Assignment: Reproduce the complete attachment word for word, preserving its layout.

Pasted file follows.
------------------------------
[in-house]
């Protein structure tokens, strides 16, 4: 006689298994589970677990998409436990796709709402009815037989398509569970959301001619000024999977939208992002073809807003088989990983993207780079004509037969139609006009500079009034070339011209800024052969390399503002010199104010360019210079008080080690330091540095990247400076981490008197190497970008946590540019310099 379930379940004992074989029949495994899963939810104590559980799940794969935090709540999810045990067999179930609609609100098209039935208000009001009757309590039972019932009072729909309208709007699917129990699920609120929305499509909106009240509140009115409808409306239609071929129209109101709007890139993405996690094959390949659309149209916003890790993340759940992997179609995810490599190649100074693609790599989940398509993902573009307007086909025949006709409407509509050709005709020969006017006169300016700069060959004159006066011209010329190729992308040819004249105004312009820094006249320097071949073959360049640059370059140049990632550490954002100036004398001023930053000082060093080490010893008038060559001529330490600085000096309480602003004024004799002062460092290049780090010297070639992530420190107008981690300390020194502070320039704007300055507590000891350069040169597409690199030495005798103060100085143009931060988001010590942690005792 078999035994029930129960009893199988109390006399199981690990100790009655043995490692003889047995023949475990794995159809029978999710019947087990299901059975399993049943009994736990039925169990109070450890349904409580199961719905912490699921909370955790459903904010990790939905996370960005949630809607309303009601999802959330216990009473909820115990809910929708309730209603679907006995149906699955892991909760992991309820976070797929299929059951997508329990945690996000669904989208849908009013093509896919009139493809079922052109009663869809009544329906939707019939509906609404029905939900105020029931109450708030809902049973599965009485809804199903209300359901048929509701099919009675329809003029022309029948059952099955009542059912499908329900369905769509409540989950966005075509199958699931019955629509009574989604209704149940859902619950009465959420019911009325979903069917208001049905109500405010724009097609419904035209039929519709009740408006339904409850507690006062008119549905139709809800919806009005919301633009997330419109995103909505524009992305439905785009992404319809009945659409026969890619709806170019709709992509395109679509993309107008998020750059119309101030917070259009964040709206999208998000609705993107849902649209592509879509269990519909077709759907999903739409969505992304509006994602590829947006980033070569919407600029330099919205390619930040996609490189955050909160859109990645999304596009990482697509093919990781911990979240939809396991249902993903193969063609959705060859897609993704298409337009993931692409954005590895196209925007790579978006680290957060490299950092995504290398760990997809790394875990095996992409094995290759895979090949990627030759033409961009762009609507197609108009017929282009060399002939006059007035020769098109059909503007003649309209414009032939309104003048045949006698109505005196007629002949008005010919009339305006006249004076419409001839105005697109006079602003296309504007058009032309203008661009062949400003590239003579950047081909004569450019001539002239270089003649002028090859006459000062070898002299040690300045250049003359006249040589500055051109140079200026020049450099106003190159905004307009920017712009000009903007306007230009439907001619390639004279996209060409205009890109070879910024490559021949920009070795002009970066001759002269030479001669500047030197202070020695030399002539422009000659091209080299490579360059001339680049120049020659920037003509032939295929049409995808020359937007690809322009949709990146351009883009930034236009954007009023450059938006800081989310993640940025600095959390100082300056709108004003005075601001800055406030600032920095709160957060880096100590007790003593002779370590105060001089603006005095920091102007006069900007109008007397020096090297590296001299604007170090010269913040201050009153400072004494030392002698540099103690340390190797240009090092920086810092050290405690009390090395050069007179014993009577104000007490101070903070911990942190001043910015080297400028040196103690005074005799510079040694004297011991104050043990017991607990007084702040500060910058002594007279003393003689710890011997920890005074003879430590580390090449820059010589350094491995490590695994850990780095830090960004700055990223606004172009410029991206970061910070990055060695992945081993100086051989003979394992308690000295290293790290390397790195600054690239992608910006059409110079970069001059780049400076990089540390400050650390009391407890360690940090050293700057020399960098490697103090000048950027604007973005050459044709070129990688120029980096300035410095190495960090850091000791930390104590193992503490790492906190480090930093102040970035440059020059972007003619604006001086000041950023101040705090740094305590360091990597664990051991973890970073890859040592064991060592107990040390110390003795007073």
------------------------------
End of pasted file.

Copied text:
[in-house]
């Protein structure tokens, strides 16, 4: 006689298994589970677990998409436990796709709402009815037989398509569970959301001619000024999977939208992002073809807003088989990983993207780079004509037969139609006009500079009034070339011209800024052969390399503002010199104010360019210079008080080690330091540095990247400076981490008197190497970008946590540019310099 379930379940004992074989029949495994899963939810104590559980799940794969935090709540999810045990067999179930609609609100098209039935208000009001009757309590039972019932009072729909309208709007699917129990699920609120929305499509909106009240509140009115409808409306239609071929129209109101709007890139993405996690094959390949659309149209916003890790993340759940992997179609995810490599190649100074693609790599989940398509993902573009307007086909025949006709409407509509050709005709020969006017006169300016700069060959004159006066011209010329190729992308040819004249105004312009820094006249320097071949073959360049640059370059140049990632550490954002100036004398001023930053000082060093080490010893008038060559001529330490600085000096309480602003004024004799002062460092290049780090010297070639992530420190107008981690300390020194502070320039704007300055507590000891350069040169597409690199030495005798103060100085143009931060988001010590942690005792 078999035994029930129960009893199988109390006399199981690990100790009655043995490692003889047995023949475990794995159809029978999710019947087990299901059975399993049943009994736990039925169990109070450890349904409580199961719905912490699921909370955790459903904010990790939905996370960005949630809607309303009601999802959330216990009473909820115990809910929708309730209603679907006995149906699955892991909760992991309820976070797929299929059951997508329990945690996000669904989208849908009013093509896919009139493809079922052109009663869809009544329906939707019939509906609404029905939900105020029931109450708030809902049973599965009485809804199903209300359901048929509701099919009675329809003029022309029948059952099955009542059912499908329900369905769509409540989950966005075509199958699931019955629509009574989604209704149940859902619950009465959420019911009325979903069917208001049905109500405010724009097609419904035209039929519709009740408006339904409850507690006062008119549905139709809800919806009005919301633009997330419109995103909505524009992305439905785009992404319809009945659409026969890619709806170019709709992509395109679509993309107008998020750059119309101030917070259009964040709206999208998000609705993107849902649209592509879509269990519909077709759907999903739409969505992304509006994602590829947006980033070569919407600029330099919205390619930040996609490189955050909160859109990645999304596009990482697509093919990781911990979240939809396991249902993903193969063609959705060859897609993704298409337009993931692409954005590895196209925007790579978006680290957060490299950092995504290398760990997809790394875990095996992409094995290759895979090949990627030759033409961009762009609507197609108009017929282009060399002939006059007035020769098109059909503007003649309209414009032939309104003048045949006698109505005196007629002949008005010919009339305006006249004076419409001839105005697109006079602003296309504007058009032309203008661009062949400003590239003579950047081909004569450019001539002239270089003649002028090859006459000062070898002299040690300045250049003359006249040589500055051109140079200026020049450099106003190159905004307009920017712009000009903007306007230009439907001619390639004279996209060409205009890109070879910024490559021949920009070795002009970066001759002269030479001669500047030197202070020695030399002539422009000659091209080299490579360059001339680049120049020659920037003509032939295929049409995808020359937007690809322009949709990146351009883009930034236009954007009023450059938006800081989310993640940025600095959390100082300056709108004003005075601001800055406030600032920095709160957060880096100590007790003593002779370590105060001089603006005095920091102007006069900007109008007397020096090297590296001299604007170090010269913040201050009153400072004494030392002698540099103690340390190797240009090092920086810092050290405690009390090395050069007179014993009577104000007490101070903070911990942190001043910015080297400028040196103690005074005799510079040694004297011991104050043990017991607990007084702040500060910058002594007279003393003689710890011997920890005074003879430590580390090449820059010589350094491995490590695994850990780095830090960004700055990223606004172009410029991206970061910070990055060695992945081993100086051989003979394992308690000295290293790290390397790195600054690239992608910006059409110079970069001059780049400076990089540390400050650390009391407890360690940090050293700057020399960098490697103090000048950027604007973005050459044709070129990688120029980096300035410095190495960090850091000791930390104590193992503490790492906190480090930093102040970035440059020059972007003619604006001086000041950023101040705090740094305590360091990597664990051991973890970073890859040592064991060592107990040390110390003795007073």